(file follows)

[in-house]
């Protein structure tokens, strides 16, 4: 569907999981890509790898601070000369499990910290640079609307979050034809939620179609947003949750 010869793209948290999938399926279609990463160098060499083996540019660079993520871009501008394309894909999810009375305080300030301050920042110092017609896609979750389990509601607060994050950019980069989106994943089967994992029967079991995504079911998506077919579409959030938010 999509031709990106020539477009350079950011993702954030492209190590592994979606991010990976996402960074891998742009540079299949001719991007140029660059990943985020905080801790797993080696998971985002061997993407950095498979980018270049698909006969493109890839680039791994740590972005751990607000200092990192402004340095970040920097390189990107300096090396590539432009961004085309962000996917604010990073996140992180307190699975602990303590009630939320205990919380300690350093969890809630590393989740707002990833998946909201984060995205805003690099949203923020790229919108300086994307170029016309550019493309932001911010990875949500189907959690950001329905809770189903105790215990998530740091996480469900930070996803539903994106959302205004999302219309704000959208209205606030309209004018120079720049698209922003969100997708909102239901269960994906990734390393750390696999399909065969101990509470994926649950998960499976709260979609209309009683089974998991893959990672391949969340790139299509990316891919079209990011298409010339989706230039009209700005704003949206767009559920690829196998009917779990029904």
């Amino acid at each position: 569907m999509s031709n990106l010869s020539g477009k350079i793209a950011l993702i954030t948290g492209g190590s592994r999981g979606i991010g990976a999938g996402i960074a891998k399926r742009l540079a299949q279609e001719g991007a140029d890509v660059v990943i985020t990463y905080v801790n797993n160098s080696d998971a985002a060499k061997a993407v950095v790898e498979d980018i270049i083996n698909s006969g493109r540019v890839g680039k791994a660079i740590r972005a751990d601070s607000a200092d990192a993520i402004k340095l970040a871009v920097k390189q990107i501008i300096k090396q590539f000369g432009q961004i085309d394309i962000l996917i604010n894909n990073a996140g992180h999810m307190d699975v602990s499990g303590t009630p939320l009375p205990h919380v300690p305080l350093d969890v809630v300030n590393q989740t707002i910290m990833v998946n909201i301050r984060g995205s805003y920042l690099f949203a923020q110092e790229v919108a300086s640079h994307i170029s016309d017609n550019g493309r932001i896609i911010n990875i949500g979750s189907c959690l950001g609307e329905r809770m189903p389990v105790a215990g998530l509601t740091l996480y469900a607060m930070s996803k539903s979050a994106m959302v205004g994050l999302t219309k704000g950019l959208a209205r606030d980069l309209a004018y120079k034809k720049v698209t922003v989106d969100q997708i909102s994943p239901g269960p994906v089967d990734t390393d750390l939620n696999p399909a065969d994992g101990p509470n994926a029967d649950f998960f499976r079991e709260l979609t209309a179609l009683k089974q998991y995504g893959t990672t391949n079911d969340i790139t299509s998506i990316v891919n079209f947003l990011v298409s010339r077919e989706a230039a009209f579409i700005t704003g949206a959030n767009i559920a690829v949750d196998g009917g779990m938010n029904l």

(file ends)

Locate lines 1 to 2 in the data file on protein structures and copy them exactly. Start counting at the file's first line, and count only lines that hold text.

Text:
[in-house]
């Protein structure tokens, strides 16, 4: 569907999981890509790898601070000369499990910290640079609307979050034809939620179609947003949750 010869793209948290999938399926279609990463160098060499083996540019660079993520871009501008394309894909999810009375305080300030301050920042110092017609896609979750389990509601607060994050950019980069989106994943089967994992029967079991995504079911998506077919579409959030938010 999509031709990106020539477009350079950011993702954030492209190590592994979606991010990976996402960074891998742009540079299949001719991007140029660059990943985020905080801790797993080696998971985002061997993407950095498979980018270049698909006969493109890839680039791994740590972005751990607000200092990192402004340095970040920097390189990107300096090396590539432009961004085309962000996917604010990073996140992180307190699975602990303590009630939320205990919380300690350093969890809630590393989740707002990833998946909201984060995205805003690099949203923020790229919108300086994307170029016309550019493309932001911010990875949500189907959690950001329905809770189903105790215990998530740091996480469900930070996803539903994106959302205004999302219309704000959208209205606030309209004018120079720049698209922003969100997708909102239901269960994906990734390393750390696999399909065969101990509470994926649950998960499976709260979609209309009683089974998991893959990672391949969340790139299509990316891919079209990011298409010339989706230039009209700005704003949206767009559920690829196998009917779990029904």